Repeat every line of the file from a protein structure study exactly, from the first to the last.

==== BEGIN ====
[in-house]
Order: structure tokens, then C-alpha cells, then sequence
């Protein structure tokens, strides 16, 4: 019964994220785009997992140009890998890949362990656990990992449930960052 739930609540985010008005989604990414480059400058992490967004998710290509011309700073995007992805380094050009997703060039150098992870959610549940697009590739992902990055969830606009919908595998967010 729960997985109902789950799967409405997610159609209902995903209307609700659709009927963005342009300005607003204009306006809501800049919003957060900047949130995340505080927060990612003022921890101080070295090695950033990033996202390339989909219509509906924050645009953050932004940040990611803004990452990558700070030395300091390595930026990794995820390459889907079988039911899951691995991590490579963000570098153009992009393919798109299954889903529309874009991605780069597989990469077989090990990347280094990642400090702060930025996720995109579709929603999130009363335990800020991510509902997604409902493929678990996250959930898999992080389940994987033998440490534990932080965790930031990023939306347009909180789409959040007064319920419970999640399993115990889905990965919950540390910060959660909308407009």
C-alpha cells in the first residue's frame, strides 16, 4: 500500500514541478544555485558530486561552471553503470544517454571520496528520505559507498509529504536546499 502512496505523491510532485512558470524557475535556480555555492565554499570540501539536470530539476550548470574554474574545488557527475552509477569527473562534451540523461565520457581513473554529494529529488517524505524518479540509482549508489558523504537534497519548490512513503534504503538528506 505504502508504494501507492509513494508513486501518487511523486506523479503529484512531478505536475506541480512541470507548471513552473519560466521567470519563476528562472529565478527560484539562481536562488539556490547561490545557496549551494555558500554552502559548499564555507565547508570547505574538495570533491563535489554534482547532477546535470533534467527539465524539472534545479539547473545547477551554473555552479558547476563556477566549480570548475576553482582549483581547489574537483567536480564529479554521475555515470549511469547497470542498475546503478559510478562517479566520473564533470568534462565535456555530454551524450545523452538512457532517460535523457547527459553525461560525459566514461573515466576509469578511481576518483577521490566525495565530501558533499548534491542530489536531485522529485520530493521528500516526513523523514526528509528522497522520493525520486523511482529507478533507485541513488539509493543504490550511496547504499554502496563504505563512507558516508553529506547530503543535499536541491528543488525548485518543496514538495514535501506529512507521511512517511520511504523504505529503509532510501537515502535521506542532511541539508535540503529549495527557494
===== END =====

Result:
[in-house]
Order: structure tokens, then C-alpha cells, then sequence
């Protein structure tokens, strides 16, 4: 019964994220785009997992140009890998890949362990656990990992449930960052 739930609540985010008005989604990414480059400058992490967004998710290509011309700073995007992805380094050009997703060039150098992870959610549940697009590739992902990055969830606009919908595998967010 729960997985109902789950799967409405997610159609209902995903209307609700659709009927963005342009300005607003204009306006809501800049919003957060900047949130995340505080927060990612003022921890101080070295090695950033990033996202390339989909219509509906924050645009953050932004940040990611803004990452990558700070030395300091390595930026990794995820390459889907079988039911899951691995991590490579963000570098153009992009393919798109299954889903529309874009991605780069597989990469077989090990990347280094990642400090702060930025996720995109579709929603999130009363335990800020991510509902997604409902493929678990996250959930898999992080389940994987033998440490534990932080965790930031990023939306347009909180789409959040007064319920419970999640399993115990889905990965919950540390910060959660909308407009």
C-alpha cells in the first residue's frame, strides 16, 4: 500500500514541478544555485558530486561552471553503470544517454571520496528520505559507498509529504536546499 502512496505523491510532485512558470524557475535556480555555492565554499570540501539536470530539476550548470574554474574545488557527475552509477569527473562534451540523461565520457581513473554529494529529488517524505524518479540509482549508489558523504537534497519548490512513503534504503538528506 505504502508504494501507492509513494508513486501518487511523486506523479503529484512531478505536475506541480512541470507548471513552473519560466521567470519563476528562472529565478527560484539562481536562488539556490547561490545557496549551494555558500554552502559548499564555507565547508570547505574538495570533491563535489554534482547532477546535470533534467527539465524539472534545479539547473545547477551554473555552479558547476563556477566549480570548475576553482582549483581547489574537483567536480564529479554521475555515470549511469547497470542498475546503478559510478562517479566520473564533470568534462565535456555530454551524450545523452538512457532517460535523457547527459553525461560525459566514461573515466576509469578511481576518483577521490566525495565530501558533499548534491542530489536531485522529485520530493521528500516526513523523514526528509528522497522520493525520486523511482529507478533507485541513488539509493543504490550511496547504499554502496563504505563512507558516508553529506547530503543535499536541491528543488525548485518543496514538495514535501506529512507521511512517511520511504523504505529503509532510501537515502535521506542532511541539508535540503529549495527557494